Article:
Secretary is 'anchor' of police press office Florence Steffen, 66, is a 22-year employee

December 26, 1996|By TaNoah Morgan | TaNoah Morgan,SUN STAFF

The phones are jangling; the fax won't go through to the Washington television stations; the Baltimore stations want an interview with the police spokesman, who will be gone in an hour; other reporters continue to pore over incident reports.

"Oh, it's been a terrible day," groans Florence Steffen as she rushes to the fax machine to try once again to get through to the Washington stations, then to the telephone that's ringing again.

But days like this don't really bother Steffen, who has been secretary to the Anne Arundel County police public information office for nearly 22 years. It's just another day of keeping the office running smoothly.

"She's really the anchor of the office," said Sgt. Jeff Kelly, a Police Department spokesman, noting that the work she does helps officers in most units.

From the time her day starts at 6 a.m., everything waits on Steffen. When she walks into police headquarters in Millersville, newspapers are at the door, press releases are on the fax machine and incident reports are waiting in another office for her to retrieve and sort.

Some reports need to be copied, some need to go to police in other units or to the state's attorney's office, and some need to be held from the press -- a job she's been known to do diligently.

"She sometimes guards the information with the ferociousness of a pit bull," said Randy Bell, a former police spokesman. "If she thinks something is going out that's not supposed to be, she's not afraid to say why."

But her job doesn't end there. She has news articles to clip, telephones to answer, crime statistics to record, accident reports to track down for reporters; and incident reports to get back from them, sort into crisscrossed stacks, stuff into interoffice envelopes, and deliver throughout the headquarters building.

Sometimes her duties included early-morning calls to slow-starting reporters.

"There's nothing like rolling over, realizing you're late, and hearing Florence's gravelly voice," said Kris Antonelli, a Sun reporter who covered Anne Arundel police.

All that is done before 11 a.m., when she breaks for a lunch of fruit, yogurt and a cigarette.

But not today. Today she has to find backup fax numbers for the Washington television stations because news of a robbery and abduction in Ferndale early Friday has broken, and police reporters are scrambling for interviews. And the Washington stations haven't heard the news yet.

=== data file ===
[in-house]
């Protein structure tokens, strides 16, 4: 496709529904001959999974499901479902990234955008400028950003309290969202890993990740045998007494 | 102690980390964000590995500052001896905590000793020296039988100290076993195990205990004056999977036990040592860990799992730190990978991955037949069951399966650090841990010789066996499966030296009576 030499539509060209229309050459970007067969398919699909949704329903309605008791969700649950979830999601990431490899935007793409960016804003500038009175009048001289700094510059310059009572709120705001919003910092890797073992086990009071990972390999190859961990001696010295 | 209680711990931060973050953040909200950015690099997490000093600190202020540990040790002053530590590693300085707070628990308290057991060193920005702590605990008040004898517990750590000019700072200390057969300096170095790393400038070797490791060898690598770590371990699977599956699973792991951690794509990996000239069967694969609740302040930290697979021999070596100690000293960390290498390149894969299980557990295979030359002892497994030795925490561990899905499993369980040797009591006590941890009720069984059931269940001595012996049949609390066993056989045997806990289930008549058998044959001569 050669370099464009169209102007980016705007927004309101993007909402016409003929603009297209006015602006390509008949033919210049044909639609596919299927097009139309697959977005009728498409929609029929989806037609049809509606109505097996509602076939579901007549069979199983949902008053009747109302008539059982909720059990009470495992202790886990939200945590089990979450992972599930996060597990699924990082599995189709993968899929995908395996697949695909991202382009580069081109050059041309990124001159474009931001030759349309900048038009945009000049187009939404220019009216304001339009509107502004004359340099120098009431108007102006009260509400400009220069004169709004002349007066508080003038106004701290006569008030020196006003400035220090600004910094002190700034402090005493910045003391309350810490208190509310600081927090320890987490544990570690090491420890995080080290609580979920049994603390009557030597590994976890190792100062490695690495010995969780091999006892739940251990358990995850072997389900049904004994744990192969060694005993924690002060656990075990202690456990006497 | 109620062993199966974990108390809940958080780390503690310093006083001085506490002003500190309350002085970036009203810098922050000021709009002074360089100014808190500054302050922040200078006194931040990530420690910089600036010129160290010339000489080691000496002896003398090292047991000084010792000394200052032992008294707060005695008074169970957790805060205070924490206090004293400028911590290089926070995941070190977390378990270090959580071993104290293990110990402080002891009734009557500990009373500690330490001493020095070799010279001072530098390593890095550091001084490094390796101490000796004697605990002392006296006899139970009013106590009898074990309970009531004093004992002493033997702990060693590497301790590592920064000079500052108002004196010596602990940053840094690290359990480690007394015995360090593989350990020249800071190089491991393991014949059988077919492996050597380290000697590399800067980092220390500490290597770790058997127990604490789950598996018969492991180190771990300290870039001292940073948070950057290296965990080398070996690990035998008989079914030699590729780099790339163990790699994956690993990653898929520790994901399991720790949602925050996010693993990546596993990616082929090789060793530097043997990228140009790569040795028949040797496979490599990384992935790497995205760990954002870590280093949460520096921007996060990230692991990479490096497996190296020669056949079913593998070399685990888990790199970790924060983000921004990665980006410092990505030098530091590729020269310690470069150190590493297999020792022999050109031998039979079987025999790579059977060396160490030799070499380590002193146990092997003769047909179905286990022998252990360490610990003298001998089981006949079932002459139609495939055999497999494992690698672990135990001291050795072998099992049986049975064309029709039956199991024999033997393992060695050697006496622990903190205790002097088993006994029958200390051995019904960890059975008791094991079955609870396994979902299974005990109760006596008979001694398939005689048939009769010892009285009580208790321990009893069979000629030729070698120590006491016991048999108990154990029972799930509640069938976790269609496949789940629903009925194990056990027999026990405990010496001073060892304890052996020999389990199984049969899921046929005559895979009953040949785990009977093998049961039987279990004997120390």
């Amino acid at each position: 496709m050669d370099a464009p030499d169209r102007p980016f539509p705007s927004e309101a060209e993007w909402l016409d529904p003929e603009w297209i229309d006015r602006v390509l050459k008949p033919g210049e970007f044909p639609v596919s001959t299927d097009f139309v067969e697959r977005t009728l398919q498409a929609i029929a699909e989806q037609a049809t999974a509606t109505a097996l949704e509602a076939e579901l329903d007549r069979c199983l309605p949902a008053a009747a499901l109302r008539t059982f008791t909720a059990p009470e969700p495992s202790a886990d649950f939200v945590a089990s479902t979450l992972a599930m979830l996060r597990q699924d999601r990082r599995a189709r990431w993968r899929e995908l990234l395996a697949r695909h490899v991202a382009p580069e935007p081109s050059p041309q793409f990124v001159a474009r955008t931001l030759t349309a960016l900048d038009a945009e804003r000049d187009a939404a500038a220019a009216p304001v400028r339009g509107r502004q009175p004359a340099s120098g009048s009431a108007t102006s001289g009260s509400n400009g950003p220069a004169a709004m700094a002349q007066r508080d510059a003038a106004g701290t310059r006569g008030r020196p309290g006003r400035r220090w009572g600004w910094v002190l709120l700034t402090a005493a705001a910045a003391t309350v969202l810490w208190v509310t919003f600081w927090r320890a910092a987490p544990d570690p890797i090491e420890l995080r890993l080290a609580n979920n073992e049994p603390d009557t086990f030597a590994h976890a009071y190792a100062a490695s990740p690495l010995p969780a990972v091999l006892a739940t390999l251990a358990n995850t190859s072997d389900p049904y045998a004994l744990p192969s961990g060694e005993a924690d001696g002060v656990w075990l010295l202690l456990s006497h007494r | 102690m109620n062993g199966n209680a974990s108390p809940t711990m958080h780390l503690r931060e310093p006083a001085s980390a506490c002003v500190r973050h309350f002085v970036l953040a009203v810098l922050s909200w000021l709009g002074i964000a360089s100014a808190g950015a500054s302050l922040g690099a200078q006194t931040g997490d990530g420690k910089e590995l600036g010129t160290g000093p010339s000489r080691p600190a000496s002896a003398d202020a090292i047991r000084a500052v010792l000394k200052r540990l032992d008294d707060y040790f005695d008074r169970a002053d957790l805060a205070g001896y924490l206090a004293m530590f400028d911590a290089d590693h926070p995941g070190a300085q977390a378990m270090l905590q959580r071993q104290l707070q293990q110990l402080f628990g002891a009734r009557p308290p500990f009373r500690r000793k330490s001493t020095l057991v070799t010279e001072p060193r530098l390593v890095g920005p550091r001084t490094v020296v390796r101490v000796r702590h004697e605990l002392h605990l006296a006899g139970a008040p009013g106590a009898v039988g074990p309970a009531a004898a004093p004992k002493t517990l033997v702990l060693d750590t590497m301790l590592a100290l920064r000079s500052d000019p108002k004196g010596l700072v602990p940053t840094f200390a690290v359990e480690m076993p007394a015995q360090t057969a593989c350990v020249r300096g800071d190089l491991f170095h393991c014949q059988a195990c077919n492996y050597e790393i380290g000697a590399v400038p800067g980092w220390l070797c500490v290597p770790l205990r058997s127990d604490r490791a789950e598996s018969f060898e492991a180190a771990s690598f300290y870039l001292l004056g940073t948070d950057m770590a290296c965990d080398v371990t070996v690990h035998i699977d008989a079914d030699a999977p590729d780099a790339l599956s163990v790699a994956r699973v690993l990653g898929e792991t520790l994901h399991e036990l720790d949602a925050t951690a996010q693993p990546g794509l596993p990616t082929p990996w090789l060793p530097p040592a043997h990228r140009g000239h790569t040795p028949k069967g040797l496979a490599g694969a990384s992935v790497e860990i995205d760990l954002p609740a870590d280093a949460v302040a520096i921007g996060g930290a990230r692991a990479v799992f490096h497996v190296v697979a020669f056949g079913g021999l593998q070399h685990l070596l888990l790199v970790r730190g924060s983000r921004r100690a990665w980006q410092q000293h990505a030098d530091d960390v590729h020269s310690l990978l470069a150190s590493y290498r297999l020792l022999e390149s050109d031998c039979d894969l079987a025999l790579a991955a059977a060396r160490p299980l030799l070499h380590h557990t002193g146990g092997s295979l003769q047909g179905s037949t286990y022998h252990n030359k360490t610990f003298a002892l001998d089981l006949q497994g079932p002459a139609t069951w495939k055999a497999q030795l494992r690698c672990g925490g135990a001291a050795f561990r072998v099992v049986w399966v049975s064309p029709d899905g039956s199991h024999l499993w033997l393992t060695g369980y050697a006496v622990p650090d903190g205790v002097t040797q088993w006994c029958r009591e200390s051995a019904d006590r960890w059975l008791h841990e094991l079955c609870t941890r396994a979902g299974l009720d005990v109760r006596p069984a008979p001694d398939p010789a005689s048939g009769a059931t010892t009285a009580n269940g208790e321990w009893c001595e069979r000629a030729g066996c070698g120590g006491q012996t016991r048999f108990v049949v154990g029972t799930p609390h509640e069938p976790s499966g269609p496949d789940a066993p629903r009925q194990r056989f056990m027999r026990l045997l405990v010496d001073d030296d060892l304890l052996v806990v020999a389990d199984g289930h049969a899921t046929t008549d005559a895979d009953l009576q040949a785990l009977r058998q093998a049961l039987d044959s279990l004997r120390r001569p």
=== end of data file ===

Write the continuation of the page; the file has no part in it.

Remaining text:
"OK, I got 11, seven and nine," Steffen says to herself with a sigh, standing next to the busy fax machine. "UPN 20, who gets that?"

Steffen, 66 and mother of three, grew up in a mostly German community in West Baltimore, near a section of Franklintown Road once known as Butcher's Row. She graduated from Western High School in 1948, never missing a day in 12 years.

She joined the department in August 1975. Robert A. Beck, now chief, was a captain and about 300 officers patrolled the county. Then, along with being secretary, she kept the department's official records.

Since then, the department has nearly doubled in size and six police chiefs and 13 public information officers have come and gone, but Steffen has remained a constant in the office.

She still has yellowed sheets of paper with a neatly drawn grid, detailing the number of homicides, robberies, rapes and burglaries in the county in 1975. In a file cabinet in another room, Steffen keeps records of horrendous homicides from long ago. Files of fatal accidents from police Teletype also date back to the mid-1970s.

"This is stuff I kept on my own," Steffen said. "When people ask me something, I like to have something to refer to. I try to keep as much as I can to help people that need it. You'd be surprised how many people call and say, 'Do you remember so and so?' They're always picking your brains."

Among the things public information officers appreciate most about her is her reliability. Steffen has racked up more than 1,800 hours of unused sick leave and a month of vacation time because she rarely misses a day. And she gets the job done, they say.

On that hectic Friday, Steffen spent four hours getting a news release to the Washington television stations.

Not a problem for the old pro.

"I guess when I feel obligated to something, I just carry it out," Steffen said. "I'm just used to meeting obligations."

Pub Date: 12/25/96

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